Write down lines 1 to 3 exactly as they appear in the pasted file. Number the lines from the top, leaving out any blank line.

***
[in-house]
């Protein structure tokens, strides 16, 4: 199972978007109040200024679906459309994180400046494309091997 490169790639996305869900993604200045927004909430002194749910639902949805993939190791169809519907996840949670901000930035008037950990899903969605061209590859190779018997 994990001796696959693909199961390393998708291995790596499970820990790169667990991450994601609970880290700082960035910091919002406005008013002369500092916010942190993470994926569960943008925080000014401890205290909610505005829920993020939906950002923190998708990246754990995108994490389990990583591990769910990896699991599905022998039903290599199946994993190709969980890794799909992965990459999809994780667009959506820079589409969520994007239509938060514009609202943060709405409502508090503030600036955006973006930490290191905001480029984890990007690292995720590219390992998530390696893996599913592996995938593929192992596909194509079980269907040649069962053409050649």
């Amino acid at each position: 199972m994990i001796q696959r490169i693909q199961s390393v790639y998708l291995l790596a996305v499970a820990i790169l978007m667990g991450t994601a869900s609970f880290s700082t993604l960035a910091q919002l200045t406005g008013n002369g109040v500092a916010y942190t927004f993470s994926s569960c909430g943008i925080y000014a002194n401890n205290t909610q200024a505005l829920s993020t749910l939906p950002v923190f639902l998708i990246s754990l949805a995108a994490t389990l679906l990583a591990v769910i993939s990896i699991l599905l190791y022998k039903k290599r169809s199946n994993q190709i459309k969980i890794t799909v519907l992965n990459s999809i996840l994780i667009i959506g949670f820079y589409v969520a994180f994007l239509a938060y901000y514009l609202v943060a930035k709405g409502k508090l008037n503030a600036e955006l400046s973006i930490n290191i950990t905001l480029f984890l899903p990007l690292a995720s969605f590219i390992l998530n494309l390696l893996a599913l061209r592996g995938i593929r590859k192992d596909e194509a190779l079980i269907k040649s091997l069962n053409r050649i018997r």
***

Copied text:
[in-house]
């Protein structure tokens, strides 16, 4: 199972978007109040200024679906459309994180400046494309091997 490169790639996305869900993604200045927004909430002194749910639902949805993939190791169809519907996840949670901000930035008037950990899903969605061209590859190779018997 994990001796696959693909199961390393998708291995790596499970820990790169667990991450994601609970880290700082960035910091919002406005008013002369500092916010942190993470994926569960943008925080000014401890205290909610505005829920993020939906950002923190998708990246754990995108994490389990990583591990769910990896699991599905022998039903290599199946994993190709969980890794799909992965990459999809994780667009959506820079589409969520994007239509938060514009609202943060709405409502508090503030600036955006973006930490290191905001480029984890990007690292995720590219390992998530390696893996599913592996995938593929192992596909194509079980269907040649069962053409050649």
């Amino acid at each position: 199972m994990i001796q696959r490169i693909q199961s390393v790639y998708l291995l790596a996305v499970a820990i790169l978007m667990g991450t994601a869900s609970f880290s700082t993604l960035a910091q919002l200045t406005g008013n002369g109040v500092a916010y942190t927004f993470s994926s569960c909430g943008i925080y000014a002194n401890n205290t909610q200024a505005l829920s993020t749910l939906p950002v923190f639902l998708i990246s754990l949805a995108a994490t389990l679906l990583a591990v769910i993939s990896i699991l599905l190791y022998k039903k290599r169809s199946n994993q190709i459309k969980i890794t799909v519907l992965n990459s999809i996840l994780i667009i959506g949670f820079y589409v969520a994180f994007l239509a938060y901000y514009l609202v943060a930035k709405g409502k508090l008037n503030a600036e955006l400046s973006i930490n290191i950990t905001l480029f984890l899903p990007l690292a995720s969605f590219i390992l998530n494309l390696l893996a599913l061209r592996g995938i593929r590859k192992d596909e194509a190779l079980i269907k040649s091997l069962n053409r050649i018997r």